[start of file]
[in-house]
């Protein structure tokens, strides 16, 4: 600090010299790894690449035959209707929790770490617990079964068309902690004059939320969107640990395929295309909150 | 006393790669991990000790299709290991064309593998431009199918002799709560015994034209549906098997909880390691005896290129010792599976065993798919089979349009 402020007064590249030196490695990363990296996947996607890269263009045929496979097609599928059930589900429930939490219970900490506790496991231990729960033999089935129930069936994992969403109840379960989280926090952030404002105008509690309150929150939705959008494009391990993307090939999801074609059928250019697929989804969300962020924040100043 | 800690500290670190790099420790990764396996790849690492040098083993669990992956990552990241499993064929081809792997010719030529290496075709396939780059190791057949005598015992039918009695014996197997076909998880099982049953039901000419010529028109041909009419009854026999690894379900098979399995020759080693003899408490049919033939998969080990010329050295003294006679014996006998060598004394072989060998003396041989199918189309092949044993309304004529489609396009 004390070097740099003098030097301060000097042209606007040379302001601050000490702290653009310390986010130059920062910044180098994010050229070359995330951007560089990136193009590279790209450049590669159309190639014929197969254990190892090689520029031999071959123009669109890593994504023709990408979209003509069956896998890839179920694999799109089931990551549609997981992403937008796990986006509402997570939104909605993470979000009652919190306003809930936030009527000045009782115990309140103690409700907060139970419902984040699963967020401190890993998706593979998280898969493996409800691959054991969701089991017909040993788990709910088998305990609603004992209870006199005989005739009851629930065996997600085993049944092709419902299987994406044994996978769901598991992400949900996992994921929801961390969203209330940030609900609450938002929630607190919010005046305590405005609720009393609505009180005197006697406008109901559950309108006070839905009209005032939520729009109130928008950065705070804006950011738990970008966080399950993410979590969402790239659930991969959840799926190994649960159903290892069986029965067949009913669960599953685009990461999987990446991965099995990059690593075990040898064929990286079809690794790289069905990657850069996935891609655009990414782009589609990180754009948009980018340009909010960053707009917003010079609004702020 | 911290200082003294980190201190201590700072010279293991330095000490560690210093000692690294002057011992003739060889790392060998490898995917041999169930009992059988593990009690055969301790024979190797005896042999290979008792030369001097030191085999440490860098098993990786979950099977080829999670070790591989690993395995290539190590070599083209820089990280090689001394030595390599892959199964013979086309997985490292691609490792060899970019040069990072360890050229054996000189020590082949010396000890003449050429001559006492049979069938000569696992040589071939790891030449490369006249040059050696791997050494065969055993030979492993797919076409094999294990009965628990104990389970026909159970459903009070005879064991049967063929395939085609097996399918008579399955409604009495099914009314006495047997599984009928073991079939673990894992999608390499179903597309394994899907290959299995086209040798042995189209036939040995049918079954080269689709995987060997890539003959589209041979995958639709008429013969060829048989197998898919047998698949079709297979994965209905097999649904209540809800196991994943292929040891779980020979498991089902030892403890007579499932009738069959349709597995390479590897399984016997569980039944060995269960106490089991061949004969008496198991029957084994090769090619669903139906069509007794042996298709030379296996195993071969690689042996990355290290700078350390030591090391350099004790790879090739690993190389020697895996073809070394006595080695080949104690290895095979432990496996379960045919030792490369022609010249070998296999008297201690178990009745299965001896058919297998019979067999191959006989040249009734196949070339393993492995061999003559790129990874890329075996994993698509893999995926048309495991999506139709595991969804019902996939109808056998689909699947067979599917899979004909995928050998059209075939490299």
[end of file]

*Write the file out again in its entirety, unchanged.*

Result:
[in-house]
């Protein structure tokens, strides 16, 4: 600090010299790894690449035959209707929790770490617990079964068309902690004059939320969107640990395929295309909150 | 006393790669991990000790299709290991064309593998431009199918002799709560015994034209549906098997909880390691005896290129010792599976065993798919089979349009 402020007064590249030196490695990363990296996947996607890269263009045929496979097609599928059930589900429930939490219970900490506790496991231990729960033999089935129930069936994992969403109840379960989280926090952030404002105008509690309150929150939705959008494009391990993307090939999801074609059928250019697929989804969300962020924040100043 | 800690500290670190790099420790990764396996790849690492040098083993669990992956990552990241499993064929081809792997010719030529290496075709396939780059190791057949005598015992039918009695014996197997076909998880099982049953039901000419010529028109041909009419009854026999690894379900098979399995020759080693003899408490049919033939998969080990010329050295003294006679014996006998060598004394072989060998003396041989199918189309092949044993309304004529489609396009 004390070097740099003098030097301060000097042209606007040379302001601050000490702290653009310390986010130059920062910044180098994010050229070359995330951007560089990136193009590279790209450049590669159309190639014929197969254990190892090689520029031999071959123009669109890593994504023709990408979209003509069956896998890839179920694999799109089931990551549609997981992403937008796990986006509402997570939104909605993470979000009652919190306003809930936030009527000045009782115990309140103690409700907060139970419902984040699963967020401190890993998706593979998280898969493996409800691959054991969701089991017909040993788990709910088998305990609603004992209870006199005989005739009851629930065996997600085993049944092709419902299987994406044994996978769901598991992400949900996992994921929801961390969203209330940030609900609450938002929630607190919010005046305590405005609720009393609505009180005197006697406008109901559950309108006070839905009209005032939520729009109130928008950065705070804006950011738990970008966080399950993410979590969402790239659930991969959840799926190994649960159903290892069986029965067949009913669960599953685009990461999987990446991965099995990059690593075990040898064929990286079809690794790289069905990657850069996935891609655009990414782009589609990180754009948009980018340009909010960053707009917003010079609004702020 | 911290200082003294980190201190201590700072010279293991330095000490560690210093000692690294002057011992003739060889790392060998490898995917041999169930009992059988593990009690055969301790024979190797005896042999290979008792030369001097030191085999440490860098098993990786979950099977080829999670070790591989690993395995290539190590070599083209820089990280090689001394030595390599892959199964013979086309997985490292691609490792060899970019040069990072360890050229054996000189020590082949010396000890003449050429001559006492049979069938000569696992040589071939790891030449490369006249040059050696791997050494065969055993030979492993797919076409094999294990009965628990104990389970026909159970459903009070005879064991049967063929395939085609097996399918008579399955409604009495099914009314006495047997599984009928073991079939673990894992999608390499179903597309394994899907290959299995086209040798042995189209036939040995049918079954080269689709995987060997890539003959589209041979995958639709008429013969060829048989197998898919047998698949079709297979994965209905097999649904209540809800196991994943292929040891779980020979498991089902030892403890007579499932009738069959349709597995390479590897399984016997569980039944060995269960106490089991061949004969008496198991029957084994090769090619669903139906069509007794042996298709030379296996195993071969690689042996990355290290700078350390030591090391350099004790790879090739690993190389020697895996073809070394006595080695080949104690290895095979432990496996379960045919030792490369022609010249070998296999008297201690178990009745299965001896058919297998019979067999191959006989040249009734196949070339393993492995061999003559790129990874890329075996994993698509893999995926048309495991999506139709595991969804019902996939109808056998689909699947067979599917899979004909995928050998059209075939490299």